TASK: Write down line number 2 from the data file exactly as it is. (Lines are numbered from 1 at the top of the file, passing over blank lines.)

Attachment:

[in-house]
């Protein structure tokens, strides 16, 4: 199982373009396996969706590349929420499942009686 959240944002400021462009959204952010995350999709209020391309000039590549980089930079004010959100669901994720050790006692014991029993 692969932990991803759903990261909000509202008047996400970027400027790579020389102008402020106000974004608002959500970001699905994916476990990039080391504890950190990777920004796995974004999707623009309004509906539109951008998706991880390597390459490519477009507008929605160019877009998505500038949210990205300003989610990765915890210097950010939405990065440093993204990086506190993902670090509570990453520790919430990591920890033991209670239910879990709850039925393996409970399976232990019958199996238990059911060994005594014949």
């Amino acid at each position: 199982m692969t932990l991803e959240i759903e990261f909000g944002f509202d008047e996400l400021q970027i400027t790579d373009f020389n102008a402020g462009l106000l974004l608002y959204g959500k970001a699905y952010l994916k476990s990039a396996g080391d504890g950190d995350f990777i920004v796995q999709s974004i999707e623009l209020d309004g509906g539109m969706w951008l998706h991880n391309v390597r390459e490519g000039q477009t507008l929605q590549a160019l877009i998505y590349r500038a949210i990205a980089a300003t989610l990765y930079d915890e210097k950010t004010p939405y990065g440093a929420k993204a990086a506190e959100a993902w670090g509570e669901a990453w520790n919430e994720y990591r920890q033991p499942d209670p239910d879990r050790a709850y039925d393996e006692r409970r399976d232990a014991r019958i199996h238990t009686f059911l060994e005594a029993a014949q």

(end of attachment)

């Protein structure tokens, strides 16, 4: 199982373009396996969706590349929420499942009686 959240944002400021462009959204952010995350999709209020391309000039590549980089930079004010959100669901994720050790006692014991029993 692969932990991803759903990261909000509202008047996400970027400027790579020389102008402020106000974004608002959500970001699905994916476990990039080391504890950190990777920004796995974004999707623009309004509906539109951008998706991880390597390459490519477009507008929605160019877009998505500038949210990205300003989610990765915890210097950010939405990065440093993204990086506190993902670090509570990453520790919430990591920890033991209670239910879990709850039925393996409970399976232990019958199996238990059911060994005594014949």